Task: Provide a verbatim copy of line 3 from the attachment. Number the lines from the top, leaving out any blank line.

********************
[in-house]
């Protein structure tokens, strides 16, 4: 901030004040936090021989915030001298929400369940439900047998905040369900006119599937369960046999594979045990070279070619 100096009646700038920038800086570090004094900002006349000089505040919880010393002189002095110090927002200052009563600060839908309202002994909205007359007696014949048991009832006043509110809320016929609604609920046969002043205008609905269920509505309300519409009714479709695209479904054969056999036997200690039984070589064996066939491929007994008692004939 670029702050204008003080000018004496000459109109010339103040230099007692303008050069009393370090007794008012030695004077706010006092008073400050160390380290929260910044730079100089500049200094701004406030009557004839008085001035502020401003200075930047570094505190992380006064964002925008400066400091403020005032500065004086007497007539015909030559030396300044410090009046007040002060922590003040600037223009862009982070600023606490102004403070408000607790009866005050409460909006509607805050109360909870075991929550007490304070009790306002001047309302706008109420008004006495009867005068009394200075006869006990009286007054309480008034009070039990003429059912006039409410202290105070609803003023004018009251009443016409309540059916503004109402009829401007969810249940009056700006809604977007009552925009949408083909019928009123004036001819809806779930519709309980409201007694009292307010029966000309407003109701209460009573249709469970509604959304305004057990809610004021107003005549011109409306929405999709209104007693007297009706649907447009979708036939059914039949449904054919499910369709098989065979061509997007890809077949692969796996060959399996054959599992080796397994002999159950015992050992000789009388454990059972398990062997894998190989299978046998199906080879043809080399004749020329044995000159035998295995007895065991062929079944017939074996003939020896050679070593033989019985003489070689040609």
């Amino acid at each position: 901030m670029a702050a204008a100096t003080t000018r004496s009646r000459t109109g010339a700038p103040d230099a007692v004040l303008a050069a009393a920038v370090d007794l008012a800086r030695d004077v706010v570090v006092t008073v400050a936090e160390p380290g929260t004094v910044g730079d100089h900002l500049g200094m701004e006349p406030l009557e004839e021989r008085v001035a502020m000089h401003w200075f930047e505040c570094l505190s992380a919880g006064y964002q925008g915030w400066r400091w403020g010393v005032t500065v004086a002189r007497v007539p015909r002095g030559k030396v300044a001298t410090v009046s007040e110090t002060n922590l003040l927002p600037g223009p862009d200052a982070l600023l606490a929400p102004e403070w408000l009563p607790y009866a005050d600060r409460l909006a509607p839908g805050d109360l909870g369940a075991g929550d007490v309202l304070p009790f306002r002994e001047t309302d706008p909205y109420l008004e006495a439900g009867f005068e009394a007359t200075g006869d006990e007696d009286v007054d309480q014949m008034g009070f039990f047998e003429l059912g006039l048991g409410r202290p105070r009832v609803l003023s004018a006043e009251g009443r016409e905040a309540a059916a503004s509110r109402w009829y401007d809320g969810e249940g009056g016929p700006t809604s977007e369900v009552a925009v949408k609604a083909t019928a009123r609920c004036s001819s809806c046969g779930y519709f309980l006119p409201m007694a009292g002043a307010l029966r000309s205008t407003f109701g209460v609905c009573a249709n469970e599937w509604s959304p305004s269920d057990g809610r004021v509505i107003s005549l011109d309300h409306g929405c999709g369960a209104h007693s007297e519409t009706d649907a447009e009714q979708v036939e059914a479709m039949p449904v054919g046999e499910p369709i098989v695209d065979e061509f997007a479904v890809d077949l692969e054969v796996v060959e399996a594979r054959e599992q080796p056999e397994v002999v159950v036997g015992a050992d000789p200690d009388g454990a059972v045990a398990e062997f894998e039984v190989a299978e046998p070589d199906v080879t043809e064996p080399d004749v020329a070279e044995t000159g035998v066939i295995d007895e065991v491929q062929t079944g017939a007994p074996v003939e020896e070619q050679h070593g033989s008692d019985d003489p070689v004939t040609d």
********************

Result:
């Amino acid at each position: 901030m670029a702050a204008a100096t003080t000018r004496s009646r000459t109109g010339a700038p103040d230099a007692v004040l303008a050069a009393a920038v370090d007794l008012a800086r030695d004077v706010v570090v006092t008073v400050a936090e160390p380290g929260t004094v910044g730079d100089h900002l500049g200094m701004e006349p406030l009557e004839e021989r008085v001035a502020m000089h401003w200075f930047e505040c570094l505190s992380a919880g006064y964002q925008g915030w400066r400091w403020g010393v005032t500065v004086a002189r007497v007539p015909r002095g030559k030396v300044a001298t410090v009046s007040e110090t002060n922590l003040l927002p600037g223009p862009d200052a982070l600023l606490a929400p102004e403070w408000l009563p607790y009866a005050d600060r409460l909006a509607p839908g805050d109360l909870g369940a075991g929550d007490v309202l304070p009790f306002r002994e001047t309302d706008p909205y109420l008004e006495a439900g009867f005068e009394a007359t200075g006869d006990e007696d009286v007054d309480q014949m008034g009070f039990f047998e003429l059912g006039l048991g409410r202290p105070r009832v609803l003023s004018a006043e009251g009443r016409e905040a309540a059916a503004s509110r109402w009829y401007d809320g969810e249940g009056g016929p700006t809604s977007e369900v009552a925009v949408k609604a083909t019928a009123r609920c004036s001819s809806c046969g779930y519709f309980l006119p409201m007694a009292g002043a307010l029966r000309s205008t407003f109701g209460v609905c009573a249709n469970e599937w509604s959304p305004s269920d057990g809610r004021v509505i107003s005549l011109d309300h409306g929405c999709g369960a209104h007693s007297e519409t009706d649907a447009e009714q979708v036939e059914a479709m039949p449904v054919g046999e499910p369709i098989v695209d065979e061509f997007a479904v890809d077949l692969e054969v796996v060959e399996a594979r054959e599992q080796p056999e397994v002999v159950v036997g015992a050992d000789p200690d009388g454990a059972v045990a398990e062997f894998e039984v190989a299978e046998p070589d199906v080879t043809e064996p080399d004749v020329a070279e044995t000159g035998v066939i295995d007895e065991v491929q062929t079944g017939a007994p074996v003939e020896e070619q050679h070593g033989s008692d019985d003489p070689v004939t040609d």